By James Davey
LONDON (Reuters) – Walmart <WMT.N>, the world’s largest retailer, is in talks with possible buyers of a stake in its British supermarket Asda, which it failed to combine with Sainsbury’s <SBRY.L> last year.
Asda and Walmart said in a joint statement on Wednesday that discussions with “a small number” of suitors followed “inbound interest” but no decisions had been taken.
In common with its traditional big four British rivals – market leader Tesco <TSCO.L>, Sainsbury’s and Morrisons <MRW.L> – Asda has been losing market share to German-owned discounters Aldi and Lidl, which are still opening lots of new stores.
That has put pressure on Asda, which said last week that budget-conscious British consumers were behind a fall in underlying sales in the key Christmas quarter.
“We are currently considering whether there is an opportunity for a third party to invest in Asda, alongside Walmart, in order to support and accelerate the delivery of Asda’s strategy and position Asda for long term success,” Walmart and Asda said in a joint statement.
The potential buyers share Walmart and Asda’s commitment to growing the British business, they added.
Walmart would likely retain a significant minority stake in Asda in any deal, a person with knowledge of the matter said.
Analysts said private equity firms are most likely to be interested in taking a stake in Asda, which Walmart bought for 6.7 billion pounds ($8.7 billion) in 1999.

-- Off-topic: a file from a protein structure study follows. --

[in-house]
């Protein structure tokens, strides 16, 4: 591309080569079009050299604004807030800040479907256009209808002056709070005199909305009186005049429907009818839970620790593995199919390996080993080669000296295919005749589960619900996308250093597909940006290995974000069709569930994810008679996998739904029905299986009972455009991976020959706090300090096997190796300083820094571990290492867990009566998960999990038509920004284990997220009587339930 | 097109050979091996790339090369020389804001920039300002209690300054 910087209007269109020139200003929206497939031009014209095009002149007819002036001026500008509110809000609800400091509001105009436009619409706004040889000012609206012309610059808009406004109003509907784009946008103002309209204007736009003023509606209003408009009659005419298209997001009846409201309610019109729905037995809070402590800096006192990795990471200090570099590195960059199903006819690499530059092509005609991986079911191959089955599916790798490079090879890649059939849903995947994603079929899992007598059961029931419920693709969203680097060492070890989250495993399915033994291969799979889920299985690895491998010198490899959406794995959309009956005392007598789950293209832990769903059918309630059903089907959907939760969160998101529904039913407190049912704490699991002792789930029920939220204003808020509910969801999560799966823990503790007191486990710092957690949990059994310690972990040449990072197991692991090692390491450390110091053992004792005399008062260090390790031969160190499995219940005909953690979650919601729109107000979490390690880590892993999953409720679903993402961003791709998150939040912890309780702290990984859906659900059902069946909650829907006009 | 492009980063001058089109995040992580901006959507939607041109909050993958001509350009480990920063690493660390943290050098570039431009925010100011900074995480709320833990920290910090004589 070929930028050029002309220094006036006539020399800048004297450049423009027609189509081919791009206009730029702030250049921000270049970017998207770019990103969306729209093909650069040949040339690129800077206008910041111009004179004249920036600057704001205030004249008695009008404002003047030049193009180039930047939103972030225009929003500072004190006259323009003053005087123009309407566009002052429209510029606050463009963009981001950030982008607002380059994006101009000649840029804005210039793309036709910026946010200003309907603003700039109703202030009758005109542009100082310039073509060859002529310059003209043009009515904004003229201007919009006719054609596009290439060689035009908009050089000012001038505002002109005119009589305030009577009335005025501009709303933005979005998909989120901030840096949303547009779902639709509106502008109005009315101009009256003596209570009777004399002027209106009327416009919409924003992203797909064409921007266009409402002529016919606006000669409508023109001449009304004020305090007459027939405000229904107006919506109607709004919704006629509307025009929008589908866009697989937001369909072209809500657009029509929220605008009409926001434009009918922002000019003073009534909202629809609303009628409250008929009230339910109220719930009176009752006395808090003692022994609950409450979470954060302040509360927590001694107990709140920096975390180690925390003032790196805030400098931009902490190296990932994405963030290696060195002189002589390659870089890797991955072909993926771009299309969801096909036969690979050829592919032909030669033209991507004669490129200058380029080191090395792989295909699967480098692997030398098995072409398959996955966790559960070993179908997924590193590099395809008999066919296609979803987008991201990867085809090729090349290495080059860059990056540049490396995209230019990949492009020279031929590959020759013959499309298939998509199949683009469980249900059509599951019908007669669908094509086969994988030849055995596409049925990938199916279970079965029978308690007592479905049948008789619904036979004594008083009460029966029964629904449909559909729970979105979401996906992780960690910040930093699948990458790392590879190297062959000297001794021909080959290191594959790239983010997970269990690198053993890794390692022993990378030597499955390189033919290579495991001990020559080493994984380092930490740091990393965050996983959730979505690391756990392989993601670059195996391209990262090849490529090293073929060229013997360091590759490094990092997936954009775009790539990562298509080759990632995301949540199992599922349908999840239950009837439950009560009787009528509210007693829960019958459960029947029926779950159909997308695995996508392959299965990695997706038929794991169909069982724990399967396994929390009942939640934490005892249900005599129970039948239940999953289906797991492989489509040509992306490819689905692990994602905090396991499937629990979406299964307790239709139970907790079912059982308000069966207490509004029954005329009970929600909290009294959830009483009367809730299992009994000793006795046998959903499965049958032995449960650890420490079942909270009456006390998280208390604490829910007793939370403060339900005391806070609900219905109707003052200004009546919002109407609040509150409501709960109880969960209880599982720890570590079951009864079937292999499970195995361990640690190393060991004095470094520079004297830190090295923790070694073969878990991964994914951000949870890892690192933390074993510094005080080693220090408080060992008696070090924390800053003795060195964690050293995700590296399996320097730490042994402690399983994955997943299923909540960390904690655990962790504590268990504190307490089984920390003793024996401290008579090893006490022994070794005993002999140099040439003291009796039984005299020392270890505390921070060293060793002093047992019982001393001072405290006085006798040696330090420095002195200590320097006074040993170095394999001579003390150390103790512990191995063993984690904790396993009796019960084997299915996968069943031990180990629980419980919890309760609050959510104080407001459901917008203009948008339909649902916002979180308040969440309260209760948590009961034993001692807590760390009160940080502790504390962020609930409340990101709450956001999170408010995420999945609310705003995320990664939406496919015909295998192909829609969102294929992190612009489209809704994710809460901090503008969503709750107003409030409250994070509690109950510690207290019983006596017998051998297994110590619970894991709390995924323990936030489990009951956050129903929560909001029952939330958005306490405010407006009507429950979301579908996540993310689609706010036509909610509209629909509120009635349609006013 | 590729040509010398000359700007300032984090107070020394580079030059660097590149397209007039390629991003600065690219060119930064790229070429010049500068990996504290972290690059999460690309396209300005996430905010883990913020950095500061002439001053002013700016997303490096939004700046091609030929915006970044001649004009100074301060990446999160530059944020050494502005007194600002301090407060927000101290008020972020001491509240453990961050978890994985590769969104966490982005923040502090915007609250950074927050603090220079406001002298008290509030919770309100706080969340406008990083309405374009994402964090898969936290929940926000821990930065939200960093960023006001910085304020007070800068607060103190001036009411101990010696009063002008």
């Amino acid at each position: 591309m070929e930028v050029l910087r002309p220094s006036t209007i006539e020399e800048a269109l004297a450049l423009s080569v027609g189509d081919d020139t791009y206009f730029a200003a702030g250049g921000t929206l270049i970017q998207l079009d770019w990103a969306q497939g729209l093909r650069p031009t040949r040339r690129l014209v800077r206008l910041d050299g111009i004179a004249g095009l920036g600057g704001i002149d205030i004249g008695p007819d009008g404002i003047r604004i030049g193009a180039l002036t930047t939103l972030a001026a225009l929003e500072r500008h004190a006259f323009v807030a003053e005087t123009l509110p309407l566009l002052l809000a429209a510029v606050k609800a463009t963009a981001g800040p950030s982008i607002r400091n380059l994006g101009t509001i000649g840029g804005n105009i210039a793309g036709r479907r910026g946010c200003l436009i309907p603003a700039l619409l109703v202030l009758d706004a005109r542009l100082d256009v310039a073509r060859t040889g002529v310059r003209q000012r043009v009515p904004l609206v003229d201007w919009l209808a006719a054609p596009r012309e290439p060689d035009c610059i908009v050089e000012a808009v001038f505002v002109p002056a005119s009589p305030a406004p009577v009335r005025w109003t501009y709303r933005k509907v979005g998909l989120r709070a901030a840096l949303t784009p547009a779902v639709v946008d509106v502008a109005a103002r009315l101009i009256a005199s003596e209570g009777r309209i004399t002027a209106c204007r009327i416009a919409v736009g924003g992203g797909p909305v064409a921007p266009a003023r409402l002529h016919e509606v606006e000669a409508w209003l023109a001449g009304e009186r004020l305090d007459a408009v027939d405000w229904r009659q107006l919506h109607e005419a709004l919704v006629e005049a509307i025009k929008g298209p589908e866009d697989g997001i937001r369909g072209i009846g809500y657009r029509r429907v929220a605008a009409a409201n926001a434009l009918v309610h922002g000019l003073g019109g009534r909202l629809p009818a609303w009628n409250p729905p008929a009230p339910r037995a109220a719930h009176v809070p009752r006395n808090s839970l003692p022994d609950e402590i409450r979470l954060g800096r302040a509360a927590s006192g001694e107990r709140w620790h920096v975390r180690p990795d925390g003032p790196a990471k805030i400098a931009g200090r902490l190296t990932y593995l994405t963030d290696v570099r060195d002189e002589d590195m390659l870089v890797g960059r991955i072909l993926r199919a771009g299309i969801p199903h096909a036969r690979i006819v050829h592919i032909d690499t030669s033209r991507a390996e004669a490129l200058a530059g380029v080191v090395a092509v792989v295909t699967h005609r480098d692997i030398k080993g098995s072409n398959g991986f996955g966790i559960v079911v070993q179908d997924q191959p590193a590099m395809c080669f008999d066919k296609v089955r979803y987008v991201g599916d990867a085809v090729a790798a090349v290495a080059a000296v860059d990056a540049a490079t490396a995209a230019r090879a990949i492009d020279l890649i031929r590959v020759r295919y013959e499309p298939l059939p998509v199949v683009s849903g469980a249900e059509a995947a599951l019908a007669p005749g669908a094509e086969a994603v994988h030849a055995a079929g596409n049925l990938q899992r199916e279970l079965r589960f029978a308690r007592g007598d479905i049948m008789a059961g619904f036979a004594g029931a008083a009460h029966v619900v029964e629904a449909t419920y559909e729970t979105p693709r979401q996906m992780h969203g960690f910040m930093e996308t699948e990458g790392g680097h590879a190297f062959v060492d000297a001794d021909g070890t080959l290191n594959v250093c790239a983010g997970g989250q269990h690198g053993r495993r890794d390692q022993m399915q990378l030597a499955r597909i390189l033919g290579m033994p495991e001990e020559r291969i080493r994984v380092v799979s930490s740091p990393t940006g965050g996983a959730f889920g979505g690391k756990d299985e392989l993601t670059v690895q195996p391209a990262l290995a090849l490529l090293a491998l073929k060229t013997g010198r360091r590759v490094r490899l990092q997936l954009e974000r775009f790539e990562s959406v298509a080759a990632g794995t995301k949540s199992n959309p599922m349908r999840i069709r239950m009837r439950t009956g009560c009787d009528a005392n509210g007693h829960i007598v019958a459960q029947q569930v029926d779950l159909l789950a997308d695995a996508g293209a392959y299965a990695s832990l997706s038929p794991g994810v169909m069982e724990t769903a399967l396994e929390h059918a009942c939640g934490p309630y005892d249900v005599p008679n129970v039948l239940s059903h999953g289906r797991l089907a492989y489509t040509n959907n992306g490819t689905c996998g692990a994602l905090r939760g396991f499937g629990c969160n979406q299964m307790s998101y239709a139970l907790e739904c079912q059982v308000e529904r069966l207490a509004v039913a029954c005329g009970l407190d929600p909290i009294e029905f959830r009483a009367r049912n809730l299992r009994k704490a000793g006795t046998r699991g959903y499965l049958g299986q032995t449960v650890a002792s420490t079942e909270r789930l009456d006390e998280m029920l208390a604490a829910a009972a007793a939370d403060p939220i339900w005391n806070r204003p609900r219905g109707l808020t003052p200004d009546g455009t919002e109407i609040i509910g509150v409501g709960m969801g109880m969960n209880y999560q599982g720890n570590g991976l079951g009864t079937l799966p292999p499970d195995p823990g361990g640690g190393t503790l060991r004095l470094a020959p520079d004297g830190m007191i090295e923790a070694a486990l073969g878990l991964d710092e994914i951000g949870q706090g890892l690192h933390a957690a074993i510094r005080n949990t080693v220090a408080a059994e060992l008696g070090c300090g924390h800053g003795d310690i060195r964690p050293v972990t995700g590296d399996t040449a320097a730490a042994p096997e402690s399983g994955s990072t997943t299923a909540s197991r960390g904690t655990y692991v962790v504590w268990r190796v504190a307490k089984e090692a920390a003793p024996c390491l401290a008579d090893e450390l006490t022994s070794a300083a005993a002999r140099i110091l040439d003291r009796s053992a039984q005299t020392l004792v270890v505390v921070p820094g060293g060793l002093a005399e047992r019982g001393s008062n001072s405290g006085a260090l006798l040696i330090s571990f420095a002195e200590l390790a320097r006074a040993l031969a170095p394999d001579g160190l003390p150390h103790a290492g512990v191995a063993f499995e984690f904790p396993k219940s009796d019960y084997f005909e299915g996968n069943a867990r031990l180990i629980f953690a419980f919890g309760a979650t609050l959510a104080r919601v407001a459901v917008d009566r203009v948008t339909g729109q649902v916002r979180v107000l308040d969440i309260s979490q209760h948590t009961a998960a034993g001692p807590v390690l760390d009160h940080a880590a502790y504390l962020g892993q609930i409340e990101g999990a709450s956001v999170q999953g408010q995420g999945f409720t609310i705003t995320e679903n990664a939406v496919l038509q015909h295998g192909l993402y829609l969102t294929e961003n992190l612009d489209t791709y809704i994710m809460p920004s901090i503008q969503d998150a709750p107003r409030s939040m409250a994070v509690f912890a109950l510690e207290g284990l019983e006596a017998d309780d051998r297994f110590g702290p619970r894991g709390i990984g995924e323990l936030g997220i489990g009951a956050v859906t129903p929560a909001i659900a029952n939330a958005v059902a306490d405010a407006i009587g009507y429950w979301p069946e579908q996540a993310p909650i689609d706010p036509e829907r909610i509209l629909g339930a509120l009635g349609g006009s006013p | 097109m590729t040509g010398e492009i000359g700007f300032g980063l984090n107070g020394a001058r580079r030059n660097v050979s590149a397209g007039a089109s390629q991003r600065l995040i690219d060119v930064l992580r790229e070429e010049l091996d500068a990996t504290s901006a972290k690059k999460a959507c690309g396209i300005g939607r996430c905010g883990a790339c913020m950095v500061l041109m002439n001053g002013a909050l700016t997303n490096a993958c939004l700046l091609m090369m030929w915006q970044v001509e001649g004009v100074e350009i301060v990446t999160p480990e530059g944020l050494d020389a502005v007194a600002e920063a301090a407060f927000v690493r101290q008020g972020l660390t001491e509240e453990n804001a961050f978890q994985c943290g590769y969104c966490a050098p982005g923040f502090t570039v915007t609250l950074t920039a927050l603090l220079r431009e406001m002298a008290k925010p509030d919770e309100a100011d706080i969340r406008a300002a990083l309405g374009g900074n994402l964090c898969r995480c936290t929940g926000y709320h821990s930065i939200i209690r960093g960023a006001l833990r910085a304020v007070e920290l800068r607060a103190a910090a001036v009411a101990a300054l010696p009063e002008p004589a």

Walmart said it was considering a separate stock market listing for Asda in April after Britain’s competition regulator blocked Sainsbury’s attempt to buy the firm for 7.3 billion pounds and become the country’s biggest retailer,
Asda Chief Executive Roger Burnley told Reuters in July an initial public offering could happen in two years.
In October, Asda agreed a 3.8 billion pound ‘buy in’ with Rothesay Life to secure the benefits for 12,300 members of one of its pension schemes, simplifying its balance sheet ahead of a possible standalone listing.
Walmart said on Wednesday an IPO remains an attractive long-term objective for Asda.
“Asda is a great business with a clear strategy for the future and Walmart is committed to ensuring it has the resources and support it needs to deliver that strategy,” it said.
The U.S. retailer has focused on turning around its international business by targeting bigger and higher growth markets such as China and India and exiting or tying up with local players elsewhere.
It sold a majority stake in its Brazilian business and acquired a majority interest in Indian e-commerce company Flipkart in its biggest-ever deal in 2018.
($1 = 0.7696 pounds)
(Reporting by James Davey; Editing by Kate Holton and Alexander Smith)